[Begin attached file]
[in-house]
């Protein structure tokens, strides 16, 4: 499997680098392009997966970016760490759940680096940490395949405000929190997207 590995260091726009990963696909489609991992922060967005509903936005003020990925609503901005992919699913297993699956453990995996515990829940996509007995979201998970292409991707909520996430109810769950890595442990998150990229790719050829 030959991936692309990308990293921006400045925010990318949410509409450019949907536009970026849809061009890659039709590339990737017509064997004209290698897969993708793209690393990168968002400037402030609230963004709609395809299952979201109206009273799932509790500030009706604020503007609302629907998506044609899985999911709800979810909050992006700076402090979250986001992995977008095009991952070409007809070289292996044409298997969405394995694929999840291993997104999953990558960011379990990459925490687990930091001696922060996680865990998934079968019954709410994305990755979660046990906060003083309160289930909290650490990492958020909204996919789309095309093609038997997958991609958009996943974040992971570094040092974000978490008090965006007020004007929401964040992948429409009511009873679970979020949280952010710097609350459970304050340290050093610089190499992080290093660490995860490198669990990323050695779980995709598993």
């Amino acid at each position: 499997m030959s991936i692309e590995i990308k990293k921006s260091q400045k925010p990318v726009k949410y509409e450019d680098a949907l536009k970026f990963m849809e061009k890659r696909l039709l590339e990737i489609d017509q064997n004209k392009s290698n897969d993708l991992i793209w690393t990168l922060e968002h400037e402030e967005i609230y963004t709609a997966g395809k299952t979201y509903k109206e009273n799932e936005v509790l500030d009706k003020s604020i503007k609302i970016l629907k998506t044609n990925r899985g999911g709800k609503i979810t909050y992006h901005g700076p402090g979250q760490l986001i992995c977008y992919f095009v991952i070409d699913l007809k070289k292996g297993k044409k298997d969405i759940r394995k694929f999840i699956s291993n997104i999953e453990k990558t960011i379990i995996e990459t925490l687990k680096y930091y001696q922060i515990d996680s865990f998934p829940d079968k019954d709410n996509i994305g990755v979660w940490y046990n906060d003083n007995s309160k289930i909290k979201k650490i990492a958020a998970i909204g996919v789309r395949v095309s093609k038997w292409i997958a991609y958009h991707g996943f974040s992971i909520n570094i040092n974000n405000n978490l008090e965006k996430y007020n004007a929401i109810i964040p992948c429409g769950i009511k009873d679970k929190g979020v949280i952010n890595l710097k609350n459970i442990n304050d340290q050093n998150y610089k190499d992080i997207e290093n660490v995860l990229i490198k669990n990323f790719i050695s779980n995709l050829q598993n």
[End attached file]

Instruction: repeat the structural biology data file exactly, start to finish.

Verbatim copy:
[in-house]
């Protein structure tokens, strides 16, 4: 499997680098392009997966970016760490759940680096940490395949405000929190997207 590995260091726009990963696909489609991992922060967005509903936005003020990925609503901005992919699913297993699956453990995996515990829940996509007995979201998970292409991707909520996430109810769950890595442990998150990229790719050829 030959991936692309990308990293921006400045925010990318949410509409450019949907536009970026849809061009890659039709590339990737017509064997004209290698897969993708793209690393990168968002400037402030609230963004709609395809299952979201109206009273799932509790500030009706604020503007609302629907998506044609899985999911709800979810909050992006700076402090979250986001992995977008095009991952070409007809070289292996044409298997969405394995694929999840291993997104999953990558960011379990990459925490687990930091001696922060996680865990998934079968019954709410994305990755979660046990906060003083309160289930909290650490990492958020909204996919789309095309093609038997997958991609958009996943974040992971570094040092974000978490008090965006007020004007929401964040992948429409009511009873679970979020949280952010710097609350459970304050340290050093610089190499992080290093660490995860490198669990990323050695779980995709598993």
């Amino acid at each position: 499997m030959s991936i692309e590995i990308k990293k921006s260091q400045k925010p990318v726009k949410y509409e450019d680098a949907l536009k970026f990963m849809e061009k890659r696909l039709l590339e990737i489609d017509q064997n004209k392009s290698n897969d993708l991992i793209w690393t990168l922060e968002h400037e402030e967005i609230y963004t709609a997966g395809k299952t979201y509903k109206e009273n799932e936005v509790l500030d009706k003020s604020i503007k609302i970016l629907k998506t044609n990925r899985g999911g709800k609503i979810t909050y992006h901005g700076p402090g979250q760490l986001i992995c977008y992919f095009v991952i070409d699913l007809k070289k292996g297993k044409k298997d969405i759940r394995k694929f999840i699956s291993n997104i999953e453990k990558t960011i379990i995996e990459t925490l687990k680096y930091y001696q922060i515990d996680s865990f998934p829940d079968k019954d709410n996509i994305g990755v979660w940490y046990n906060d003083n007995s309160k289930i909290k979201k650490i990492a958020a998970i909204g996919v789309r395949v095309s093609k038997w292409i997958a991609y958009h991707g996943f974040s992971i909520n570094i040092n974000n405000n978490l008090e965006k996430y007020n004007a929401i109810i964040p992948c429409g769950i009511k009873d679970k929190g979020v949280i952010n890595l710097k609350n459970i442990n304050d340290q050093n998150y610089k190499d992080i997207e290093n660490v995860l990229i490198k669990n990323f790719i050695s779980n995709l050829q598993n």